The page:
The Times isn't alone
The New York Times is not the first international organization to run into trouble with Chinese censors.
Google decided to move its servers for the Chinese market in January 2010, to Hong Kong, a semiautonomous Chinese territory outside the country’s censorship firewalls, after the company was unable to reach an agreement with the Chinese authorities to allow unrestricted searches of the Internet.
When, on June 29 2012, Bloomberg published an investigative report describing wealth accumulated by the family of Vice President Xi Jinping, who is expected to become the country’s next top leader, the company's website was blocked in China - even though the report said there was no indication of wrongdoing by him or his family.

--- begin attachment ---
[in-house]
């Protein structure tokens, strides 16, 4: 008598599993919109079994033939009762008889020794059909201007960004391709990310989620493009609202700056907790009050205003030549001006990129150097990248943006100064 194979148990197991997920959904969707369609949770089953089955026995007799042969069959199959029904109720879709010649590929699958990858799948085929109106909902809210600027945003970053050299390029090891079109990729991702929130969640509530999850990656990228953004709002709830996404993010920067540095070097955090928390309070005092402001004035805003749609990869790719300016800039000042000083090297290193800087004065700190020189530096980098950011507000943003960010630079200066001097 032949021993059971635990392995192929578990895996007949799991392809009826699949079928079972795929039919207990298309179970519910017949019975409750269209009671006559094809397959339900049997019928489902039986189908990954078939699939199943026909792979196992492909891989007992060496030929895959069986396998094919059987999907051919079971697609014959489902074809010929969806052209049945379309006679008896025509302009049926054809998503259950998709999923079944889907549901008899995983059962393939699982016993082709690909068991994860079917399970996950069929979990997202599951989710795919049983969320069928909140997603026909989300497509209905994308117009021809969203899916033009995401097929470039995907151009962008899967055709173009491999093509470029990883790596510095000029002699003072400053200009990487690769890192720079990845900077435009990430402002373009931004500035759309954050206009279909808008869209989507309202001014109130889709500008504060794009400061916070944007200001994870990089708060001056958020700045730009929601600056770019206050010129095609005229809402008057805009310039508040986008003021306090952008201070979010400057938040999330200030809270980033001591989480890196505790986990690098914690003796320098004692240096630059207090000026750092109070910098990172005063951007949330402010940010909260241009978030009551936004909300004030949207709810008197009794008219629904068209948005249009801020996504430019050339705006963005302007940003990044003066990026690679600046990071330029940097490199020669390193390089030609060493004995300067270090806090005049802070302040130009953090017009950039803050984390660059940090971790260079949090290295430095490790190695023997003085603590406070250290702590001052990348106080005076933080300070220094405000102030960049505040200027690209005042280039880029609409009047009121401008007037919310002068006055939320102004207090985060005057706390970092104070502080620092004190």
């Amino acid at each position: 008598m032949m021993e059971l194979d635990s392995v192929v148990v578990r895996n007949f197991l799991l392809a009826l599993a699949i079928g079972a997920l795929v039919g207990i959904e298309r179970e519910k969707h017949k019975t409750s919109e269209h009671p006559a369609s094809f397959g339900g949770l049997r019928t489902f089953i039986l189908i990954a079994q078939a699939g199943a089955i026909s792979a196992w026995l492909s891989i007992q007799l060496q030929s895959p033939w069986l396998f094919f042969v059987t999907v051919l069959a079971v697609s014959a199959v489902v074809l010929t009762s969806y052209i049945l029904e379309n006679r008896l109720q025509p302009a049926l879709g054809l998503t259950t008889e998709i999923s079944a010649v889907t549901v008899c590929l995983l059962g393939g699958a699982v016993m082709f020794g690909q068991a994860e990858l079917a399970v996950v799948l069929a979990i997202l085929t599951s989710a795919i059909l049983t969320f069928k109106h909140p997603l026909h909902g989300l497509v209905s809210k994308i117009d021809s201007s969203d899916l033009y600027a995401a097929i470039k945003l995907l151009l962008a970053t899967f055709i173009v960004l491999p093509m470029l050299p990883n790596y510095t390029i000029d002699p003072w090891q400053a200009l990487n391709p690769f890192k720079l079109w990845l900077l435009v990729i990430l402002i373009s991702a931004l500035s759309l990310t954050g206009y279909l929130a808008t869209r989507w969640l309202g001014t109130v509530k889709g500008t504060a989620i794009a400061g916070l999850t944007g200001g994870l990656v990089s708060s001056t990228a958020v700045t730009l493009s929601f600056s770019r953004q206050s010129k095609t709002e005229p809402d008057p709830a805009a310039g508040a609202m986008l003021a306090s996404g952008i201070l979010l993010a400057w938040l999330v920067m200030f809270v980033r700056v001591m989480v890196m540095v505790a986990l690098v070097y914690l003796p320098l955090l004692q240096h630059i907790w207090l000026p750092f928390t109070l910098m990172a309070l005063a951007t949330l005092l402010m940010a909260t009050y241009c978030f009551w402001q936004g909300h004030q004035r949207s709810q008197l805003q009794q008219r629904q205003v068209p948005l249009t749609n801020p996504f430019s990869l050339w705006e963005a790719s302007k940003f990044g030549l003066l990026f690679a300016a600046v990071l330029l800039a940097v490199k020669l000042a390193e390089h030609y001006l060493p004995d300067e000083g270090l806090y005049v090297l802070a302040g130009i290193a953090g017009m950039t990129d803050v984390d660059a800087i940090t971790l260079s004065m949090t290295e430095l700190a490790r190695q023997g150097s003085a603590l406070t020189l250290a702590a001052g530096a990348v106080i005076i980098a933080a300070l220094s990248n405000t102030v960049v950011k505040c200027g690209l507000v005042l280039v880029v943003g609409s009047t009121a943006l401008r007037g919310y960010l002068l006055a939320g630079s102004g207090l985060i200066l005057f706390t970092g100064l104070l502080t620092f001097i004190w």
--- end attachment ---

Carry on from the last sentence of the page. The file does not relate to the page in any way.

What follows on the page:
Since then, Bloomberg’s operations have encountered a series of problems in mainland China, including the blocking of its Web site, which is in English.
China has also blocked the BBC World News channel when asked about The New York Times' story. Chinese censors blocked the BBC News website later on Friday.
Publication of the article about Wen and his family comes at a delicate time in Chinese politics,
right ahead of next month's Chinese Communist Party's annual congress, which will also mark the country's once-a-decade change of leadership, UPI reports.
China has been hit by a number of scandals as the party strives to preserve its image at home and abroad. It also doesn't help that the personal lives of Chinese leaders have come into public view to a rare extent which has drawn unprecedented international interest, said the Times.